A very ornamental plant, the flowers have a clove-like perfume. The fruit of many members of this genus is a very rich source of vitamins and minerals, especially in vitamins A, C and E, flavanoids and other bio-active compounds. It is also a fairly good source of essential fatty acids, which is fairly unusual for a fruit.
It is being investigated as a food that is capable of reducing the incidence of cancer and also as a means of halting or reversing the growth of cancers.
Prefers a light well-drained soil but succeeds in most soils including dry ones. Grows well in heavy clay soils. Prefers a circumneutral soil and a sunny position. Dislikes water-logged soils. Tolerates maritime exposure.
Grows well with alliums, parsley, mignonette and lupins. Garlic planted nearby can help protect the plant from disease and insect predation.
Rose seed often takes two years to germinate. This is because it may need a warm spell of weather after a cold spell in order to mature the embryo and reduce the seedcoat. One possible way to reduce this time is to scarify the seed and then place it for 2-3 weeks in damp peat at a temperature of 27-32°c (by which time the seed should have imbibed). It is then kept at 3°c for the next 4 months by which time it should be starting to germinate.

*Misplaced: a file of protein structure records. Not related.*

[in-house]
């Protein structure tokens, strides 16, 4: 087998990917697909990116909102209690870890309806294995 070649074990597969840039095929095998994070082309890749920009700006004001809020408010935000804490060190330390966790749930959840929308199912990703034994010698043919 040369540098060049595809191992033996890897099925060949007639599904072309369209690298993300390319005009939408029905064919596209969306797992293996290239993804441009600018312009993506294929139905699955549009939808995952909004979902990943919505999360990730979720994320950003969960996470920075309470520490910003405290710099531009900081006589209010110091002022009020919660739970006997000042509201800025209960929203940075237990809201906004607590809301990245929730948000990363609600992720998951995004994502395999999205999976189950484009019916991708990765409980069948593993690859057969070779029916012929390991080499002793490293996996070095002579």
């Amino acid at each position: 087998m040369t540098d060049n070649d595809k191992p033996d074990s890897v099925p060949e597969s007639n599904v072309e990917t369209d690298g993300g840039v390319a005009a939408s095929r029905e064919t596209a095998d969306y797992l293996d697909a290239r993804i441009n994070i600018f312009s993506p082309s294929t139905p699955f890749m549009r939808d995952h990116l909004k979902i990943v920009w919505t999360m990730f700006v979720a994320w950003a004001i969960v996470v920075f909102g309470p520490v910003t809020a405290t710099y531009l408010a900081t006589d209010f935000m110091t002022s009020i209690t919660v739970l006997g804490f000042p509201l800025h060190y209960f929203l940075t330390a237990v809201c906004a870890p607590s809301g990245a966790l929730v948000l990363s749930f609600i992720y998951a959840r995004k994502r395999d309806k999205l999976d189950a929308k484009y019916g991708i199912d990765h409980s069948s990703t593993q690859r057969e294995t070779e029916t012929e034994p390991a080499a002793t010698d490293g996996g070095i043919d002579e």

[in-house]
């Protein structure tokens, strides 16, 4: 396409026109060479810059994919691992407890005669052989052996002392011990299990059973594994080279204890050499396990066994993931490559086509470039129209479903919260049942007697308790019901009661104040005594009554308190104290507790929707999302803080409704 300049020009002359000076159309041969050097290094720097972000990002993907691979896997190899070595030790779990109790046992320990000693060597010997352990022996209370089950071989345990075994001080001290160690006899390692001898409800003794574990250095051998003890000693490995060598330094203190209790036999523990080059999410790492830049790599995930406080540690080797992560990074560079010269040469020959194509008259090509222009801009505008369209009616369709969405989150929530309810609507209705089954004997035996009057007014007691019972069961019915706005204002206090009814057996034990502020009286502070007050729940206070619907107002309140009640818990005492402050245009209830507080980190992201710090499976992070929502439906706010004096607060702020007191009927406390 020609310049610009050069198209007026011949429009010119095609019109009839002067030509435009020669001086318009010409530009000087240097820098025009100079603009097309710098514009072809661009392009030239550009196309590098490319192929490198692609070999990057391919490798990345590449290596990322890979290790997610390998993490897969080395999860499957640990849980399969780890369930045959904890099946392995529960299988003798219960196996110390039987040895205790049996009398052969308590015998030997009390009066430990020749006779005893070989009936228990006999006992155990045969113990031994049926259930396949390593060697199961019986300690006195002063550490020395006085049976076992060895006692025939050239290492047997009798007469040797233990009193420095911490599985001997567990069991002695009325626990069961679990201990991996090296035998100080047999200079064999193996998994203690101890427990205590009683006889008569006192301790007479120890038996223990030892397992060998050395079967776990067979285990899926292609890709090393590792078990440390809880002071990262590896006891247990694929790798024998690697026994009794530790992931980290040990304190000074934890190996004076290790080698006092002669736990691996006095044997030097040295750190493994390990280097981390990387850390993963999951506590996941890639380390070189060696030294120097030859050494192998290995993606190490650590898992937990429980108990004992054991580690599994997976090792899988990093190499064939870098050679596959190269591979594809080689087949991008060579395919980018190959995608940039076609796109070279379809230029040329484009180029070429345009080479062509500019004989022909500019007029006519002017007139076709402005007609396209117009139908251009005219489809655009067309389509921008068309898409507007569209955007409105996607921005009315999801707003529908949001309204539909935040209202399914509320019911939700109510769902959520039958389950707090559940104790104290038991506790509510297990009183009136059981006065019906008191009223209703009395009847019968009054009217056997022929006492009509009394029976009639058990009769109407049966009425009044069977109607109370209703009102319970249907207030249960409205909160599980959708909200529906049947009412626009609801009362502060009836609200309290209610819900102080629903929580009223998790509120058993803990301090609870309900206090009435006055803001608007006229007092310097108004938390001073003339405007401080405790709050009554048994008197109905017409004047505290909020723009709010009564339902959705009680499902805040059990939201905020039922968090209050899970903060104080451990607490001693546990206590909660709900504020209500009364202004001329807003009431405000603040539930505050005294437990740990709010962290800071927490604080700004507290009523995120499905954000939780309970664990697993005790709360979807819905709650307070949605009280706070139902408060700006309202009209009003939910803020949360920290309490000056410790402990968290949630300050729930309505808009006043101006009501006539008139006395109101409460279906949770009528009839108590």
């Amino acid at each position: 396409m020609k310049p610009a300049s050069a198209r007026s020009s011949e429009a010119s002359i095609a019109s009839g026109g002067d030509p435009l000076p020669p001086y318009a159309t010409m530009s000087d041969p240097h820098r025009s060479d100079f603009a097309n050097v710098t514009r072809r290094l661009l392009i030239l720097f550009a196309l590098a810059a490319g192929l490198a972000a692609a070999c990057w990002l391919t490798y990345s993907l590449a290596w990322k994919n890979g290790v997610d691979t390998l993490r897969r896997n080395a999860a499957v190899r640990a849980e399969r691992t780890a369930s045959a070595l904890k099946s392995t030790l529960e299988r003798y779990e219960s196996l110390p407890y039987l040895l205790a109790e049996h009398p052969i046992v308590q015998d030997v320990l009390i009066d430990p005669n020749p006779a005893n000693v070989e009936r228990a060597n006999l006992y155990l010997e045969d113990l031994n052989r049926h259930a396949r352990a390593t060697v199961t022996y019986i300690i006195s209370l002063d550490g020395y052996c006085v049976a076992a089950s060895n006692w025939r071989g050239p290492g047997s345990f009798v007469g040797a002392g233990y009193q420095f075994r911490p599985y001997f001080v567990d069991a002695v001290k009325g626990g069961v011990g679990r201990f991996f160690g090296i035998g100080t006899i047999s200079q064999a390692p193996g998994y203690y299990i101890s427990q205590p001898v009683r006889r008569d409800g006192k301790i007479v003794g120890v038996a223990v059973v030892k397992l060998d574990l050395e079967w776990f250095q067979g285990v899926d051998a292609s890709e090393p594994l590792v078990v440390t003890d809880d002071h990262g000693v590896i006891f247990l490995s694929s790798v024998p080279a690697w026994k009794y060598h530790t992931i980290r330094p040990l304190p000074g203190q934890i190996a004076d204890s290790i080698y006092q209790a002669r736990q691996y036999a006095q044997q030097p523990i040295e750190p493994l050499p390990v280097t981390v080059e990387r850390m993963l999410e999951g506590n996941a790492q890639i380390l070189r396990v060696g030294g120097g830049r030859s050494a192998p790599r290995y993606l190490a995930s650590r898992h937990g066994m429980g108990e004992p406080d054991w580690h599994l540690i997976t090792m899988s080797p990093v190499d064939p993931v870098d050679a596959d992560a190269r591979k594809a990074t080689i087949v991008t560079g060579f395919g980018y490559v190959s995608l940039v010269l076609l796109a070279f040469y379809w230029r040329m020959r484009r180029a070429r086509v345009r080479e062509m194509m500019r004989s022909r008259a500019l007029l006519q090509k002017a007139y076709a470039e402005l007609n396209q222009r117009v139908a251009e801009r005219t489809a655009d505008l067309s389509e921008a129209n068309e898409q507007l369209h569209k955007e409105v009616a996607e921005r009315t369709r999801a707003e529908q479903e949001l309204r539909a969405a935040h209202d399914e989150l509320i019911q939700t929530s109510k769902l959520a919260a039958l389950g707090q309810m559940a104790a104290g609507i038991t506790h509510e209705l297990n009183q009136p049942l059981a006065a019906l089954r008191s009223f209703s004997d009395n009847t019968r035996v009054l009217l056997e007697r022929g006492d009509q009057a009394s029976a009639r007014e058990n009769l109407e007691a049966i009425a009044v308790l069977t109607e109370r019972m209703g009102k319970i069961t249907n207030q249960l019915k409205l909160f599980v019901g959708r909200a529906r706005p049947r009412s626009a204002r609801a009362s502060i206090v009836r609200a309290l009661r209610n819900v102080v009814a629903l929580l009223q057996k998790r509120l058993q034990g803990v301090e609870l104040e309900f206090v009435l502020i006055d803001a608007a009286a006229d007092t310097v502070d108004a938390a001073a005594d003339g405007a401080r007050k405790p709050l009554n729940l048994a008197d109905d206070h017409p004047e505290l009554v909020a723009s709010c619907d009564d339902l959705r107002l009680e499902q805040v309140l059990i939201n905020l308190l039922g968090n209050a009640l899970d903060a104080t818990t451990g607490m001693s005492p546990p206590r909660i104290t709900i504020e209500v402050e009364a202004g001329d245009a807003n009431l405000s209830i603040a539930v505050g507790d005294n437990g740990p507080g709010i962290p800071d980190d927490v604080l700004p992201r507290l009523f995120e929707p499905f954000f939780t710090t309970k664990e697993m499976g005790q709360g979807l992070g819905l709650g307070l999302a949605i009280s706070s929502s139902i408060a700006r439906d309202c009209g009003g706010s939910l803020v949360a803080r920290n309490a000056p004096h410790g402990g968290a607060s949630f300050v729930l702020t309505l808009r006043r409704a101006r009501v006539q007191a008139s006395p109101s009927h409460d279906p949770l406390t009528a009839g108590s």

Sow as early in the year as possible and stratify for 6 weeks at 5°c. Prick out the seedlings into individual pots when they are large enough to handle. Plant out in the summer if the plants are more than 25cm tall, otherwise grow on in a cold frame for the winter and plant out in late spring.
There is a layer of hairs around the seeds just beneath the flesh of the fruit. These hairs can cause irritation to the mouth and digestive tract if ingested.
Fruit - raw or cooked. They are very sweet and pleasant to eat, though it takes quite a bit of patience to eat any quantity. The fruit is a fairly large size for a rose with a relatively thick layer of flesh. The fruit is about 25mm in diameter. Rich in vitamin C, containing up to 2.75% dry weight.
Flowers - raw or cooked. An aromatic flavour, they are also used in jellies and preserves. Remove the bitter white base of the petals before using them.
Young shoots - cooked and used as a potherb. Harvested as they come through the ground in spring and are still tender.
The seed is a good source of vitamin E, it can be ground into a powder and mixed with flour or added to other foods as a supplement. Be sure to remove the seed hairs.
A pleasant tasting fruity-flavoured tea is made from the fruit, it is rich in vitamin C. A tea is also made from the leaves